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POLITICS


A Budget for business?


The worlds of politics and business rarely stand still. Since the General Election in December, we’ve already had several huge issues to contend with. Outside the Westminster bubble, businesses


of all sizes have been trying to get to grips with the immediate post-Brexit economic landscape, as well as contending with the impacts that major flooding and the coronavirus continue to have. In among all this, both the Government and


the Bank of England have been taking measures to minimise the impacts on the wider economy. The Covid-19 outbreak prompted the Bank of


England to enforce an emergency temporary 0.5% cut of its base rate of interest, to support the economy. Its aim was to give financial services providers


the additional flexibility to increase the help they can offer to businesses whose cash flows and prospects have been disrupted by the fast- growing pandemic. And new Chancellor Rishi Sunak, who was just


days into his role following the resignation of his predecessor Sajid Javid, was handed the unenviable task of delivering the new Conservative-majority Government’s first Budget.


‘Accessing finance remains crucial to the lifeblood of a business and it’s crucial that the flow of credit is maintained’


Given the challenges currently being faced,


the Chancellor’s fiscal plan did a good job of reassuring businesses and communities of the Government’s intention to offer meaningful and robust support during this period of uncertainty. Specifically, support in the form of additional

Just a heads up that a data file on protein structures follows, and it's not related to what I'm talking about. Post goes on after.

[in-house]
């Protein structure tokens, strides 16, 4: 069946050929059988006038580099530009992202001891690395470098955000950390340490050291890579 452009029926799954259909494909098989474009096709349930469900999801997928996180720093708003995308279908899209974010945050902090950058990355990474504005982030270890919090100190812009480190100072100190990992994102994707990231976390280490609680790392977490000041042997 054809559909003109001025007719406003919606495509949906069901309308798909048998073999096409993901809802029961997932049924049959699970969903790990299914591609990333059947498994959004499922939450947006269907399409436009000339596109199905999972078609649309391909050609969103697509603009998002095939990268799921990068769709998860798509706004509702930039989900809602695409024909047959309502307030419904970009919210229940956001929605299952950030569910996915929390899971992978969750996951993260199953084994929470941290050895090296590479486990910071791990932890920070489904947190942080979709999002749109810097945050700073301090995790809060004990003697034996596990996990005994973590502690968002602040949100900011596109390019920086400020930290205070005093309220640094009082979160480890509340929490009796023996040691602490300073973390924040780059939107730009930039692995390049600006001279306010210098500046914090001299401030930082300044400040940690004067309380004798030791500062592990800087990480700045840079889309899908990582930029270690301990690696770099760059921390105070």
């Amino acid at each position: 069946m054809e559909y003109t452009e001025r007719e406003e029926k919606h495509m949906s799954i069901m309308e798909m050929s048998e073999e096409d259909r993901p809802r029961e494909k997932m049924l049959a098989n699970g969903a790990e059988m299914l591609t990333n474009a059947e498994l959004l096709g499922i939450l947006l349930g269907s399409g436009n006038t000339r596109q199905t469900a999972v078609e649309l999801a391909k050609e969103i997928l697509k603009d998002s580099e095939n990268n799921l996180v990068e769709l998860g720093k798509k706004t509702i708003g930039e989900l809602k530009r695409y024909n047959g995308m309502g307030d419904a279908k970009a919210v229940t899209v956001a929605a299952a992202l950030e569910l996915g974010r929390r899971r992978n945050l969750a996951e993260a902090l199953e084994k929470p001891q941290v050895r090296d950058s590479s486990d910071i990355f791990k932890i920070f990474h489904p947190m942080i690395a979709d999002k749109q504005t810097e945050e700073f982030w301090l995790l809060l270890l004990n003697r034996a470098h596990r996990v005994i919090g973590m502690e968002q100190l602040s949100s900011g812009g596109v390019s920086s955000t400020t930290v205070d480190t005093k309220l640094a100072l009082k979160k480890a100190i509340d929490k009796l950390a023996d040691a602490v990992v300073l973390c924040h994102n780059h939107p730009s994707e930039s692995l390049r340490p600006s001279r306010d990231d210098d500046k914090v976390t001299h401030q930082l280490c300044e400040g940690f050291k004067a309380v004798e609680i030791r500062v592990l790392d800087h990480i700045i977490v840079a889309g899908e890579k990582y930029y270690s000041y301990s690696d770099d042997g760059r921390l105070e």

business rates relief for the leisure, hospitality and retail sectors – and SMEs in general – were welcomed, given the current and anticipated impact of coronavirus. Employers are working closely with employees


on coronavirus concerns. However, the additional support around statutory sick pay for SMEs with fewer than 250 employees was good too see. The introduction of the Coronavirus Business


Interruption Loan Scheme was also welcome, especially when coupled with the cut to interest rates. Accessing finance remains crucial to the


lifeblood of a business and it’s crucial that the flow of credit is maintained, although the acid test for the scheme will be whether it is able to get credit flowing to firms which need it most, rather than the usual suspects. The onset of the coronavirus has swiftly engulfed the media


54 business network April 2020


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